The mean final scores of Sanders type II fractures were higher than that of type III fractures; this probably because of the more comminution and displacement in type III which prevented acceptable reduction of the fracture and destruction of the articular surfaces with chondral damage predisposing to subtalar arthritis. This coincided with the results presented by Huang et al. who found that 83% of type II fractures had good to excellent results, and 70% of type III fractures had good to excellent results [43].

In this study, there was significant correlation between the clinical outcome and the degree of restoration of Böhler’s and Gissane’s angles. This coincided with the finding of Stephenson [44] and Thermann [45].

On the other hand, Hutchinson et al. found that there was no correlation between restoration of Böhler’s angle and their final outcome [46]. Buckley concluded that ORIF of displaced intra-articular calcaneal fractures did successfully increase Böhler’s angle, yet this cannot be correlated with improved scores [5]. Tomesen et al. reported that a better restored Böhler’s angle did not necessary correspond with better functional outcome scores [36]. This could be explained by the initial chondral damage occurring at the time of injury which will affect the outcome regardless the method of treatment.

Three superficial screw track infections (5.0%) were encountered and were treated with local dressing and antibiotics without requiring early removal of the screws. Folk et al. reported a 25% wound complication rate (48 out of 190 fractures); forty patients required operative intervention and debridement: 22 necessitated hardware removal, 11 required free flap coverage, and four ended with amputation [32]. Abidi et al. reported a 32% wound healing complication rate (20 out of 63 fractures). Five patients required operative intervention with surgical debridement; two required free flap coverage [42].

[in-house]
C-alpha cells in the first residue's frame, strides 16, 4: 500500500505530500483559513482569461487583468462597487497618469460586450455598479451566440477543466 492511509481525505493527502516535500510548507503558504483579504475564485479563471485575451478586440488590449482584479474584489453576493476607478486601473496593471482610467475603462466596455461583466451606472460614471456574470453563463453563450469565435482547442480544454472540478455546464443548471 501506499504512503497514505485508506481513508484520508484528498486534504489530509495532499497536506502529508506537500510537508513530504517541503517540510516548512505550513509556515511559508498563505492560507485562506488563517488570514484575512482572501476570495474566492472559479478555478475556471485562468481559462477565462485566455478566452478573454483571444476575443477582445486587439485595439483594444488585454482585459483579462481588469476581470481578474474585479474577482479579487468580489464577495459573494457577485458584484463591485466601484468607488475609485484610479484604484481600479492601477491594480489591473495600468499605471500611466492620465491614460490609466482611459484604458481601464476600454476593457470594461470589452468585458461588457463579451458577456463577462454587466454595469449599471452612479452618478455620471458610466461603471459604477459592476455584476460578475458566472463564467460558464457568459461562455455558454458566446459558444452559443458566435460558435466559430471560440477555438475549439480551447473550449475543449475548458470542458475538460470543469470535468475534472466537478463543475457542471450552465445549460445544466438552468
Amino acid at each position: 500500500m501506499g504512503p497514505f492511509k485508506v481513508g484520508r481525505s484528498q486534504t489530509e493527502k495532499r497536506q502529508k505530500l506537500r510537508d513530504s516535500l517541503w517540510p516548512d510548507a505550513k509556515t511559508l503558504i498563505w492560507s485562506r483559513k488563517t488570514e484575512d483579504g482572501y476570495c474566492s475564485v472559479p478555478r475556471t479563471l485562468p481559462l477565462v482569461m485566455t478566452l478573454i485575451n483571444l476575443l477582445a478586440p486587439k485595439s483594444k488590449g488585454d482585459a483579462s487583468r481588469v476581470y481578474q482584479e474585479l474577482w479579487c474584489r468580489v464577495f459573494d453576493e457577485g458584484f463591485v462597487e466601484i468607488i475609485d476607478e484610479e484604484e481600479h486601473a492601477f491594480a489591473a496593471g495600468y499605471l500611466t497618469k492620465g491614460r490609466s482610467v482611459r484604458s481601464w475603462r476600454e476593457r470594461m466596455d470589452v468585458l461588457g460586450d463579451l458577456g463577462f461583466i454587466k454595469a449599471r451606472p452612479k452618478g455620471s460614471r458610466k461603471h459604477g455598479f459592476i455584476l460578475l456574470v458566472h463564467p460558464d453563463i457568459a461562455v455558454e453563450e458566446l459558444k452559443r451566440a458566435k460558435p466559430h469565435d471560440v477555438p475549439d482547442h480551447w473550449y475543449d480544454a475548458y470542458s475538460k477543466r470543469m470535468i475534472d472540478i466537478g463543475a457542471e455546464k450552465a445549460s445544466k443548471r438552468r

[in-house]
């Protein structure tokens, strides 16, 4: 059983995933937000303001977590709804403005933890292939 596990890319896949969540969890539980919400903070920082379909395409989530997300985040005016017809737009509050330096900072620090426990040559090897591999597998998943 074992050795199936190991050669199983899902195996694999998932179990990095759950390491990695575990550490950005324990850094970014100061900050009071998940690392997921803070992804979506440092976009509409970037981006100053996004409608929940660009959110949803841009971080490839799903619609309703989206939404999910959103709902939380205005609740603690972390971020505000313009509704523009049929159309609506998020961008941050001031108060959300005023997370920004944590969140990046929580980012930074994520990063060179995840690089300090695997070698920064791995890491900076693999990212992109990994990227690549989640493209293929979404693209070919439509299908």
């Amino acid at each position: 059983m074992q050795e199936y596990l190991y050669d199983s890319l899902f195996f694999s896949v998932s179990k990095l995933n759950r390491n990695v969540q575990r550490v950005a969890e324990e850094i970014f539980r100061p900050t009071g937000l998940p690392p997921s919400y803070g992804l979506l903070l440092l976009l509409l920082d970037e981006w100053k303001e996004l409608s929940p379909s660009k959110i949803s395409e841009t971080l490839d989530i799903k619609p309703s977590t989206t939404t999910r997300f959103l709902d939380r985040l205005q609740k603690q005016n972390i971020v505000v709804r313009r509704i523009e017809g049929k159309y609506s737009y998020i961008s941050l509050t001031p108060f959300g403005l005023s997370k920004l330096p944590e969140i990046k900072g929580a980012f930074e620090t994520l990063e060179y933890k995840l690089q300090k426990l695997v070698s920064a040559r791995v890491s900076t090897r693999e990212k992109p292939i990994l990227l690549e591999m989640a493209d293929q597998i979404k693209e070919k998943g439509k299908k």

This very low rate of wound related problem is considered a major advantage of the minimally invasive approach compared to the traditional open reduction approach of calcaneal fractures. Moreover, the contraindications to surgery in this study were more limited than the open reduction studies because we used a minimally invasive incision which entails less risk in case of diabetic patients, smokers and patients with vascular impairment.

Conclusion
In conclusion, treatment of displaced intra-articular calcaneal fractures by minimally invasive osteosynthesis technique is a reliable method for obtaining satisfactory reconstitution of the fracture fragments and avoids the common wound related complications of the conventional open reduction approach. This technique allows reduction of posterior facet which is an important factor in obtaining satisfactory results. The fixation with percutaneous screws entails delayed weight bearing to avoid failure of fixation.

Funding
This research received no specific grant from any funding agency in the public, commercial, or not-for-profit sectors.

Declaration of Conflicting Interests Statement
The Authors declare that there is no conflict of interest.